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Dinner at The Fat Duck - 23 January 2007

The background, personal and peripheral stuff surrounding this story, including details of the accommodation we found, is now on a separate page. Click here to read it.

I’ve just (Christmas 2008) been given The Big Fat Duck Cook Book - a massive (5kg) and very beautiful tome containing Heston Blumenthal’s culinary autobiography, all the recipes from the restaurant in great detail and masses of related science. At some point I need to go through this page and smarten up the review of the Tasting Menu in the light of all this new knowledge.

Our Fat Duck goody bag
Our Fat Duck goody bag and its contents
Two sealed menu envelopes, the booklet about Mrs Marshall’s cornet
the menu card, two parsnip-crisp boxes, two empty sherbet fountains
the ’nostalgia foods’ questionnaire (which I forgot to leave)
and a very scary credit-card slip

We were ten minutes early arriving for our 8pm reservation at The Fat Duck. Nevertheless, we were welcomed and seated straight away in the elegant but very understated dining room (the restaurant has no bar area).The simplicity said something straight away about the food and service: to win three Michelin stars in near-record time and to be voted the best restaurant in the world, The Fat Duck really must deliver the goods, because there was none of the pretentiousness of so many top-rank estabishments.

Patricia had cunningly arranged via the restaurant’s PR agency for my copy of Blumenthal’s book (a Christmas present), In Search of Perfection, to be signed by the author if he was in the restaurant on the night (or, if not, we could leave it to be signed and posted back to us). I handed it over, and it reappeared unprompted later in the evening, in a very stylish Fat Duck carrier-bag.

We were offered water and chose a naturally slightly-sparkling one - it was Chatel Don, a French water we had never met before. It arrived with an elegant dish of green olives, complete with toothpicks.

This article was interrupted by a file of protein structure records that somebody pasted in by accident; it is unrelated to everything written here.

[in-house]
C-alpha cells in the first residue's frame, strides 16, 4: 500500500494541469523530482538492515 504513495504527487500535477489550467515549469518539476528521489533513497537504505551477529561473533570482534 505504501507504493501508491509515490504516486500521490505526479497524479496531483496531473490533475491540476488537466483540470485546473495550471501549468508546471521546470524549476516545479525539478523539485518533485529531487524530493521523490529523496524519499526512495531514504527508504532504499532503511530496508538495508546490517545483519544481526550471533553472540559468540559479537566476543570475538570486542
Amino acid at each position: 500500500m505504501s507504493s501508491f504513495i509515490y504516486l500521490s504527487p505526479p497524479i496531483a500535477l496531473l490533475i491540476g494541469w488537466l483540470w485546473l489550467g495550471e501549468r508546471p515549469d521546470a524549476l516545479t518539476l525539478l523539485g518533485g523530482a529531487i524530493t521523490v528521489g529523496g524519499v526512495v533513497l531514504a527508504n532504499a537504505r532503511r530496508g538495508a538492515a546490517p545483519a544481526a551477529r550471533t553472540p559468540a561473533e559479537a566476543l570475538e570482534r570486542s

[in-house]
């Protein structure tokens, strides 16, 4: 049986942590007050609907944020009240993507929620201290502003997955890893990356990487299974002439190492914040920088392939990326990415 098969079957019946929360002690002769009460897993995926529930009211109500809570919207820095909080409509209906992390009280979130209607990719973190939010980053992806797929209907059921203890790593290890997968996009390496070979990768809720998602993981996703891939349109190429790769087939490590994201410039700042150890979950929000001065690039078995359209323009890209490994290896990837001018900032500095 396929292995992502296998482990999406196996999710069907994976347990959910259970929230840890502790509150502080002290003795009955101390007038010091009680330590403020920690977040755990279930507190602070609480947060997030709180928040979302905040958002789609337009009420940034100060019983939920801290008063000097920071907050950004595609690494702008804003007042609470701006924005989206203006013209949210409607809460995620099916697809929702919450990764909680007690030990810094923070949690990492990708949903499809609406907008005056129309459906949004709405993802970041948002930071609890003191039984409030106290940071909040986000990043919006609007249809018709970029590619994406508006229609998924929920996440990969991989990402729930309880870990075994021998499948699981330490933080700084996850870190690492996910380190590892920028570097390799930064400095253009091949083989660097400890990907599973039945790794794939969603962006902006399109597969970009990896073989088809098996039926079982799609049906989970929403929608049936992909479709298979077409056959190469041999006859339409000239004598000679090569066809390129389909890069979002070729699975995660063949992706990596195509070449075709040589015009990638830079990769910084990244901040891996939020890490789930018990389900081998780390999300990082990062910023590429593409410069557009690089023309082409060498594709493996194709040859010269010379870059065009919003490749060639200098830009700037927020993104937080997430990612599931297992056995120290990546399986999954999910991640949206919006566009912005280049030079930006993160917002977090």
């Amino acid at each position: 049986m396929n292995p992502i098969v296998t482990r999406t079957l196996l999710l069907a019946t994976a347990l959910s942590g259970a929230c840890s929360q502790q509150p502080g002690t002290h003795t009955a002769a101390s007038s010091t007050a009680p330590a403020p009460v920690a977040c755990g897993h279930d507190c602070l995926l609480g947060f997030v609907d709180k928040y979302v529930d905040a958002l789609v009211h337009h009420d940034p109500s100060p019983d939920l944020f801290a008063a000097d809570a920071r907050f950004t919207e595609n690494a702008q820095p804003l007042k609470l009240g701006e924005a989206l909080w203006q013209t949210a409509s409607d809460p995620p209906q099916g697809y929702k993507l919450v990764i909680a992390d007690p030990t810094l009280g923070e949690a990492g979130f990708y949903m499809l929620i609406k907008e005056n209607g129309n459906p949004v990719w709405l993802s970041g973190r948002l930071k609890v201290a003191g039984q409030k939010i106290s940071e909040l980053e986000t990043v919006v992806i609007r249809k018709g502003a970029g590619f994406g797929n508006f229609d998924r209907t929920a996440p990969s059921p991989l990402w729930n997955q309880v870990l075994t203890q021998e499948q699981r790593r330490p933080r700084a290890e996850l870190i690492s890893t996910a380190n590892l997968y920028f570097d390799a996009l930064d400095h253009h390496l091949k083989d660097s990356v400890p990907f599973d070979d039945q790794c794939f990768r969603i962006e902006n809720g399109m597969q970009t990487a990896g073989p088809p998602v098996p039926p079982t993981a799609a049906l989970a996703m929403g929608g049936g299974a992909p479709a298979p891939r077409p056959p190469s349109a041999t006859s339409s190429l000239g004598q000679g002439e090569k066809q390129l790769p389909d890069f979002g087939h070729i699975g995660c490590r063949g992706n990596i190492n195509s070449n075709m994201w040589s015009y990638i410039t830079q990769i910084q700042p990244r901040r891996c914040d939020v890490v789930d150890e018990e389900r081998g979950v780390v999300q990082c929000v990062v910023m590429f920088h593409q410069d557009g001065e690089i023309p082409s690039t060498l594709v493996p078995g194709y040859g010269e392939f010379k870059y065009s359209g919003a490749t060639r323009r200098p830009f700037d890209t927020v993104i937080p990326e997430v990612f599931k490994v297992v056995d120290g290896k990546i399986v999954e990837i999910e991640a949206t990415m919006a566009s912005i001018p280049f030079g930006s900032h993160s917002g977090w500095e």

We had already decided that we had to have the Tasting Menu, about which we’d heard a long time ago and had been reading on the web for months.

When we ordered, I asked for a copy of the menu, saying that it would be very sad not to remember every detail of the meal. A little later, not one but two large envelopes arrived at the table: they were made from a very special paper with a strange cool, slightly sticky feel and sealed with black wax with the restaurant’s logo (I checked, and the shapes of the seals were different, so each had really been done with hot wax). This small detail is typical of the superb quality of service.

The wax seal on the menu envelopes

Here is the menu as presented in the envelopes...

The Fat Duck Tasting Menu page 1

The Fat Duck Tasting Menu page 2

There is a note on the table menu, though not on the take-home version, that the tasting menu is intended for the whole table. You can see the logic: it would be very difficult for some to have this while others had a three-course table d’hôte meal.

The one thing that was not explained to us was that the menu copies came as standard and that we should have had them open during the meal.

At this point the wine-waiter arrived with a trolley bearing a huge oblong ice-bucket containing no less than four different bottles of Champagne and asked if we would like a glass. Silly question really - why spoil a fine ship for a mere ha’p’orth of tar? There were three from Taittinger (two vintage and one rosé) and one rosé from an individual producer (Paul Bara). We opted for the Bara, which was stunning. This was partly because I’m interested in small Champagne producers (see How to drink good Champagne on a tight budget) and partly because I thought it might be a little less expensive (though why I started worrying about cost at this point I do not know). I was wrong, anyway, as you can see if you look at this page on the Fat duck website - only two of the Taittingers available by the glass are more expensive!

I had my back to the rest of the dining room, but Patricia was facing outwards and spotted that we were being watched very discreetly - none of that awful waiter-pointedly-glaring-at-you-to-hurry-you-up stuff, but just checking when we would be ready for the next event - and, boy, do I mean ’event’!

The first ’course’, as listed, had been baffling me ever since my first look at the menus on the website. How do you combine NITRO-GREEN TEA AND LIME MOUSSE, OYSTER AND PASSION FRUIT JELLY, LAVENDER, POMMERY GRAIN MUSTARD ICE CREAM, RED CABBAGE GASPACHO, QUAIL JELLY, CREAM OF LANGOUSTINE and PARFAIT OF FOIE GRAS all in one dish? (Sorry about the capital letters but this is pasted straight off the Fat Duck website.)